Headshot of Sandra Jin

Unpacking AAPI Identity and Student Belonging


Written by V. Châu as told by Sandra Jin

Unpacking AAPI Identity and Student Belonging

Talking with Educator and Designer Sandra Jin

Sandra Jin is a career educator, designer, strategist, mother, and sister. She is also the daughter of Korean immigrants.

When Sandra was a child, her father was studying computer science in New Hampshire while simultaneously learning the English language. Sandra’s family heavily relied on his ability to learn effectively, especially in the face of numerous barriers. This experience of learning for survival profoundly influenced her approach to education and learning in general.

In light of Asian American and Pacific Islander Heritage Month—and as a fellow Asian-American immigrant myself—I wanted to learn how Sandra experienced school and how she carries those lessons forward today. She reflects on key moments from her life and offers timely advice for ensuring all students feel they belong and can excel in the classroom.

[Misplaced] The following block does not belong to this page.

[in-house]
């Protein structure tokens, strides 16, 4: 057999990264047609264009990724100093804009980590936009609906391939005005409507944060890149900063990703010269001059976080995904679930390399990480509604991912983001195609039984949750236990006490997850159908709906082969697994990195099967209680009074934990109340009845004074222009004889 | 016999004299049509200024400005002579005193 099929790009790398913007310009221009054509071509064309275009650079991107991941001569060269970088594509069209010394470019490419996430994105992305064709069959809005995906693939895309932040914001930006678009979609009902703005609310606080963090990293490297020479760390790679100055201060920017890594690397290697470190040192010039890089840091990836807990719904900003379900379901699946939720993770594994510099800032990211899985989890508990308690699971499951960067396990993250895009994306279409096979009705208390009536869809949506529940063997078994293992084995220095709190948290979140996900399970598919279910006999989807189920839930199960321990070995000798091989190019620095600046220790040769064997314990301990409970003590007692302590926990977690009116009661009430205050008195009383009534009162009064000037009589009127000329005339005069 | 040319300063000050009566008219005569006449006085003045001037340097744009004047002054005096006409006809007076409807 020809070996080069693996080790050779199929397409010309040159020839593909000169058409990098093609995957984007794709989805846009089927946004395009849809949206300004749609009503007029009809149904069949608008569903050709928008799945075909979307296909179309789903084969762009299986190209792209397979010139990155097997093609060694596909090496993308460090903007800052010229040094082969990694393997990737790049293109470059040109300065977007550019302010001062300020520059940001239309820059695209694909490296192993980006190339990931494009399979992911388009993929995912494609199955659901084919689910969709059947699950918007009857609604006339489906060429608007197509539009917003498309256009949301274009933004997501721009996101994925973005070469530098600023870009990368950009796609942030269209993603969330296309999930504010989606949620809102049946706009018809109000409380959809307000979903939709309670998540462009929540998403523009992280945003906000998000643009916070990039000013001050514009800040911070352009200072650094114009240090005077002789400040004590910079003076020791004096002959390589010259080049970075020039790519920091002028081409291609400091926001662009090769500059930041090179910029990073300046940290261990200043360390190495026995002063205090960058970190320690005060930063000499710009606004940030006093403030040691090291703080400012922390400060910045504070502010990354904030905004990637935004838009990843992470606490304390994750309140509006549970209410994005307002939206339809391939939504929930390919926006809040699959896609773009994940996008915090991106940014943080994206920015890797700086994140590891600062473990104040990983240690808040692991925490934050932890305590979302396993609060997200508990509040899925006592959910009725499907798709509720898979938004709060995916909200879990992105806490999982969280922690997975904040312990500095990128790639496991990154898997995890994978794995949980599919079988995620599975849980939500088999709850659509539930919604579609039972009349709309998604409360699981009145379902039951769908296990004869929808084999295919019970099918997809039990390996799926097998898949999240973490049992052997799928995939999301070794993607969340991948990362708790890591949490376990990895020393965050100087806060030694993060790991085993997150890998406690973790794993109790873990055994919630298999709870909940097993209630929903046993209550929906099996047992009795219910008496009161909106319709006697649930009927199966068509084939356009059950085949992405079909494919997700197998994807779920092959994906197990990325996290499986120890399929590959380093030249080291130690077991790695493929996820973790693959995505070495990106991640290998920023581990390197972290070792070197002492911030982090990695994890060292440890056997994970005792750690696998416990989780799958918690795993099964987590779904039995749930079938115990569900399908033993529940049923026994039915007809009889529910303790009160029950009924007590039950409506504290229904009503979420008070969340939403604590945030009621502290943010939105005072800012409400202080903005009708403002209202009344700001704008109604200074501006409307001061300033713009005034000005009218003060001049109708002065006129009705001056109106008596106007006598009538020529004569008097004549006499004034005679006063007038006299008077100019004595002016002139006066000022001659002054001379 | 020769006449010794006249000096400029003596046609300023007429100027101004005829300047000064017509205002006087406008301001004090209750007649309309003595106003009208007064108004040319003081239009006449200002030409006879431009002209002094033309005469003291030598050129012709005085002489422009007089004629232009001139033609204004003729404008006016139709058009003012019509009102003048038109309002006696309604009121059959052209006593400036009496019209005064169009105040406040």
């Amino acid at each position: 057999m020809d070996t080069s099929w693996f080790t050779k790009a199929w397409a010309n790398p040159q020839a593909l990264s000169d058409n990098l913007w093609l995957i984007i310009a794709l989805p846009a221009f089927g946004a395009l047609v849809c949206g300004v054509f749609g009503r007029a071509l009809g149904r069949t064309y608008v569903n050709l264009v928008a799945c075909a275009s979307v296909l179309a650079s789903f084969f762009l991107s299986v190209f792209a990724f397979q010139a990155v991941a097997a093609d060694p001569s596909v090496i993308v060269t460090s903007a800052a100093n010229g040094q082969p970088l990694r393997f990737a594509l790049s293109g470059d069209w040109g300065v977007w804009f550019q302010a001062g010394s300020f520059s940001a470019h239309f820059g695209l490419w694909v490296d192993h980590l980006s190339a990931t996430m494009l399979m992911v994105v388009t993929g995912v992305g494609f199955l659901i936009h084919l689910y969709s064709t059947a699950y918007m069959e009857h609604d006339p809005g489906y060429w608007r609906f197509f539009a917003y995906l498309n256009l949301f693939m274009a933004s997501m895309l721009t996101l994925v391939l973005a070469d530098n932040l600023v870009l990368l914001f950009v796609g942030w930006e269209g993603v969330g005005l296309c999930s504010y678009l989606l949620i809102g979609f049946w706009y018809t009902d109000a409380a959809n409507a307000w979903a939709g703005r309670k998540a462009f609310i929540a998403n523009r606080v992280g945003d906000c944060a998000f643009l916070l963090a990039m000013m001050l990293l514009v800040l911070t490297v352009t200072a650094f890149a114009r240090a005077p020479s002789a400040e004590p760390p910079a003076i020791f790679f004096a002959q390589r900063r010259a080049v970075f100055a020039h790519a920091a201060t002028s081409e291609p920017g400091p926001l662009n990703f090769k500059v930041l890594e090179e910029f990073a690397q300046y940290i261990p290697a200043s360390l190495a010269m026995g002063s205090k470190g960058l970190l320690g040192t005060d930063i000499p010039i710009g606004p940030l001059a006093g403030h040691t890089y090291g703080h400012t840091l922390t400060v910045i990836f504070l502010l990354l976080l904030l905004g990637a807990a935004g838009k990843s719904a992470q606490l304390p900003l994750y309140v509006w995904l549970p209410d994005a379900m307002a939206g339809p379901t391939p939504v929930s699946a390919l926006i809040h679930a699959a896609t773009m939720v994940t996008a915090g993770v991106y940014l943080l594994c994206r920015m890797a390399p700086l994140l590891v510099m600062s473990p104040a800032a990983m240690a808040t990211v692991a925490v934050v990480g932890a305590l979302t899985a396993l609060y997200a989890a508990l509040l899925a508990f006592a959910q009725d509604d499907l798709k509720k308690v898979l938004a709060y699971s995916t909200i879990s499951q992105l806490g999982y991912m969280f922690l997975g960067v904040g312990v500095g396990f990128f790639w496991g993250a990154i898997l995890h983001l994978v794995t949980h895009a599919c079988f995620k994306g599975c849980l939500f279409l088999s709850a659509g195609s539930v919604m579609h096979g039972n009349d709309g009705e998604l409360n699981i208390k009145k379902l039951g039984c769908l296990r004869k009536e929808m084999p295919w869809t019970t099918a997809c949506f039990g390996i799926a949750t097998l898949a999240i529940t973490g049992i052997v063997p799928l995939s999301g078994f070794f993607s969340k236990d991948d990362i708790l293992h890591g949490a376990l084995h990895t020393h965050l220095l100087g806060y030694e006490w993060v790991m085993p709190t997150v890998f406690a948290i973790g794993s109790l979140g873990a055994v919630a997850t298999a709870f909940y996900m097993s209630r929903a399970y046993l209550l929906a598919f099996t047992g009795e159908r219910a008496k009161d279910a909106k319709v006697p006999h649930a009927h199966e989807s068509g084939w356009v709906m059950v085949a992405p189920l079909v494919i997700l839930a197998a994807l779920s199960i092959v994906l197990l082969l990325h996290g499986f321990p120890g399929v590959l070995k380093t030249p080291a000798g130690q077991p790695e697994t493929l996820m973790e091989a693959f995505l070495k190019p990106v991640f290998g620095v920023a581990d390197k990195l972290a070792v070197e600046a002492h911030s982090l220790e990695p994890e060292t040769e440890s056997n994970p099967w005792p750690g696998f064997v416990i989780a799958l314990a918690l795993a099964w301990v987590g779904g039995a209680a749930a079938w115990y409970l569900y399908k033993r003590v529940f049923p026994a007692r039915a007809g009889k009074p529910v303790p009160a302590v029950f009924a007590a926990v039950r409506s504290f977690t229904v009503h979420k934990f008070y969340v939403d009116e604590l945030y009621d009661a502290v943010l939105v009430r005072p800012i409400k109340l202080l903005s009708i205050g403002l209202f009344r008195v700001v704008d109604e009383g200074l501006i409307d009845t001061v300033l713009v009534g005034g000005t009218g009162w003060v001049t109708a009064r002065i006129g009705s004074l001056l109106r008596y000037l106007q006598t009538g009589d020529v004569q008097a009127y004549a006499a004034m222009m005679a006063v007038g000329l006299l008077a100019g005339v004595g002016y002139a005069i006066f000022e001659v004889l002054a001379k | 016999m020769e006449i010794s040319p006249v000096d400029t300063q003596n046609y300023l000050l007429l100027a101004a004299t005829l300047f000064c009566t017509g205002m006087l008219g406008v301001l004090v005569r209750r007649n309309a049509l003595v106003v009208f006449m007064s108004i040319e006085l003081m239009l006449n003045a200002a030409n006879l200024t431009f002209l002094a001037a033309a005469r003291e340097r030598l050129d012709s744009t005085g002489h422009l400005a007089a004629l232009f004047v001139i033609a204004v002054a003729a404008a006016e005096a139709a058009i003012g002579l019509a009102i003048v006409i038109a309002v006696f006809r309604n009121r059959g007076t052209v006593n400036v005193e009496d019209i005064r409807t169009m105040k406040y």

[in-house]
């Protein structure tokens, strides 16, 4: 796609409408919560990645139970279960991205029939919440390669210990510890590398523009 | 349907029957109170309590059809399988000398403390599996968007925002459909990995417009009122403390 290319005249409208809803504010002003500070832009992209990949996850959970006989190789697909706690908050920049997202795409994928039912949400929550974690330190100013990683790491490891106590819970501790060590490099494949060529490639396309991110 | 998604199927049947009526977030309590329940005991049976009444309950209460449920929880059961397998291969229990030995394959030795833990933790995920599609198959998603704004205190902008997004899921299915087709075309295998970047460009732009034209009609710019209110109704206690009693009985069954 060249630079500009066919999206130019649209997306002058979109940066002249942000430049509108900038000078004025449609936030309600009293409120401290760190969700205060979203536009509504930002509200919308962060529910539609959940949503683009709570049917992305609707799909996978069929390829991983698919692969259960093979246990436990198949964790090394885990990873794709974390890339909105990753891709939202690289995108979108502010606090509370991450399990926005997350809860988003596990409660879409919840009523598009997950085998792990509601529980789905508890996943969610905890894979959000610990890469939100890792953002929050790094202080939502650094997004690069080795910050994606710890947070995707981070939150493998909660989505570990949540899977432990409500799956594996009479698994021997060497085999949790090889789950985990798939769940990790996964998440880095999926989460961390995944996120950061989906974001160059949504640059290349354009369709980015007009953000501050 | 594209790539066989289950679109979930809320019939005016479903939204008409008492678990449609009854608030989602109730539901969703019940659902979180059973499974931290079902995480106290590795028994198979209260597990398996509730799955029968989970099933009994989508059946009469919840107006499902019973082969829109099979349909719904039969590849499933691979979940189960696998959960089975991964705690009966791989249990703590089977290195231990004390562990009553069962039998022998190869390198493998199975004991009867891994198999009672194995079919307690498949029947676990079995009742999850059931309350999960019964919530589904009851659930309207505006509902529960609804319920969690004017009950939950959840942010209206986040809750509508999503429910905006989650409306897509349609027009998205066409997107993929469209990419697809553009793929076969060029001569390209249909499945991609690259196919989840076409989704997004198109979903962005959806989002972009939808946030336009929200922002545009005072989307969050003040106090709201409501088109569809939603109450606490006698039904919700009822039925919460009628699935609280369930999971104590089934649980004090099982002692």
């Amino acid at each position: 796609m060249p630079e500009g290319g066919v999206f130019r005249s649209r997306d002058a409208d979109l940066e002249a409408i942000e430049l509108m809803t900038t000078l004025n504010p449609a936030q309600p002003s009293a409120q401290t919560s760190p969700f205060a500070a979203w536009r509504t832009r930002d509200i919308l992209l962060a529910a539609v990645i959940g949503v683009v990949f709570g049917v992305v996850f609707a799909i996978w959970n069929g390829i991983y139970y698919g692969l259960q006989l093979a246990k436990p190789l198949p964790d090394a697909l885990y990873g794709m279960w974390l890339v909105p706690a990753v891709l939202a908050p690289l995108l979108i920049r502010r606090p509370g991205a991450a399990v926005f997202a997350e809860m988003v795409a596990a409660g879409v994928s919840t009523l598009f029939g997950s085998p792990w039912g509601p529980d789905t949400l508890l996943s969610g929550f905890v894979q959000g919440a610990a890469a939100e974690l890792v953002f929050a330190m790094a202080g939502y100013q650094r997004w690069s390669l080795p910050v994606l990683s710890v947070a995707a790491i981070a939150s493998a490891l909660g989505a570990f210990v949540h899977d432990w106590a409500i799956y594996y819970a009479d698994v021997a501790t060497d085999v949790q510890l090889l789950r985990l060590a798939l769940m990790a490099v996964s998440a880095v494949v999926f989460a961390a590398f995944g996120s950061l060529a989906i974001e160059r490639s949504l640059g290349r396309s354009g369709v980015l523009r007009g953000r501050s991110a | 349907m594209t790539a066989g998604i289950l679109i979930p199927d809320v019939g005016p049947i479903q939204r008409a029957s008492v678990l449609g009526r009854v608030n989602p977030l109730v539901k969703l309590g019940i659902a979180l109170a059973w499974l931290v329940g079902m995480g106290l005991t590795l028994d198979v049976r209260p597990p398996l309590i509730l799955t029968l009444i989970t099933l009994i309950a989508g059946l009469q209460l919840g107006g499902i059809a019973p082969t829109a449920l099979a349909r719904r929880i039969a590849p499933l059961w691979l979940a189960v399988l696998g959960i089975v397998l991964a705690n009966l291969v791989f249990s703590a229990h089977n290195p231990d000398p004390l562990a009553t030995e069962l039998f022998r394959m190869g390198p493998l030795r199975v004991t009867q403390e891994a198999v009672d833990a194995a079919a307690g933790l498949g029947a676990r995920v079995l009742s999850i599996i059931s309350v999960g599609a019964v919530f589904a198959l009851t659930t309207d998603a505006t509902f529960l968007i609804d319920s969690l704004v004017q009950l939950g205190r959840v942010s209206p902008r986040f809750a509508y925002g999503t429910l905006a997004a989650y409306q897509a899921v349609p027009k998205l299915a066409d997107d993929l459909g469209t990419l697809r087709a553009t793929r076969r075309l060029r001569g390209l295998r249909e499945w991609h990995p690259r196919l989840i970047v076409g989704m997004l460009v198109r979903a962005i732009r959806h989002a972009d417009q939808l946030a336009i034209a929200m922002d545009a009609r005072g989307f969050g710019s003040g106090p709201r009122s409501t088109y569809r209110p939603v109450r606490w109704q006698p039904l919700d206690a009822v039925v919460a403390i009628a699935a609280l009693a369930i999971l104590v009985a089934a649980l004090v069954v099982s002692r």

Note: This interview has been edited and condensed for clarity.

Feeling Seen

VC: How has your Korean-American heritage influenced your journey in education?

SJ: One aspect of Korean culture that deeply resonates with me is the importance placed on respecting elders. Your elders are your elders forever. I remember sitting at the kids’ table in my twenties wondering how long I would be there, but now I appreciate the profound impact it has had on my perspective.

I see that there is always more for me to learn, and there are individuals who have progressed further in their journey, capable of sharing valuable wisdom with me.

VC: On that note, what did you bring from your experiences as a child or student into your future professional roles as a teacher, intervention coordinator, content specialist, and program strategist?

SJ: I have a vivid memory from fourth grade. That year, I was placed in a class with a teacher who was young, with blond hair and red lipstick. I was initially so happy to be in her class. I thought she was amazing. However, as time went on, I started feeling a growing sense that she didn’t see me or that she didn’t see me in a positive light. 

Years later, I stumbled upon a class photo from that fourth-grade year.

Seeing that photo was confirmation that my experience was real. In the picture, the students were either sitting on chairs or standing, with the teacher sitting in the middle. I was the only one sitting on the floor at the feet of my teacher and classmates.”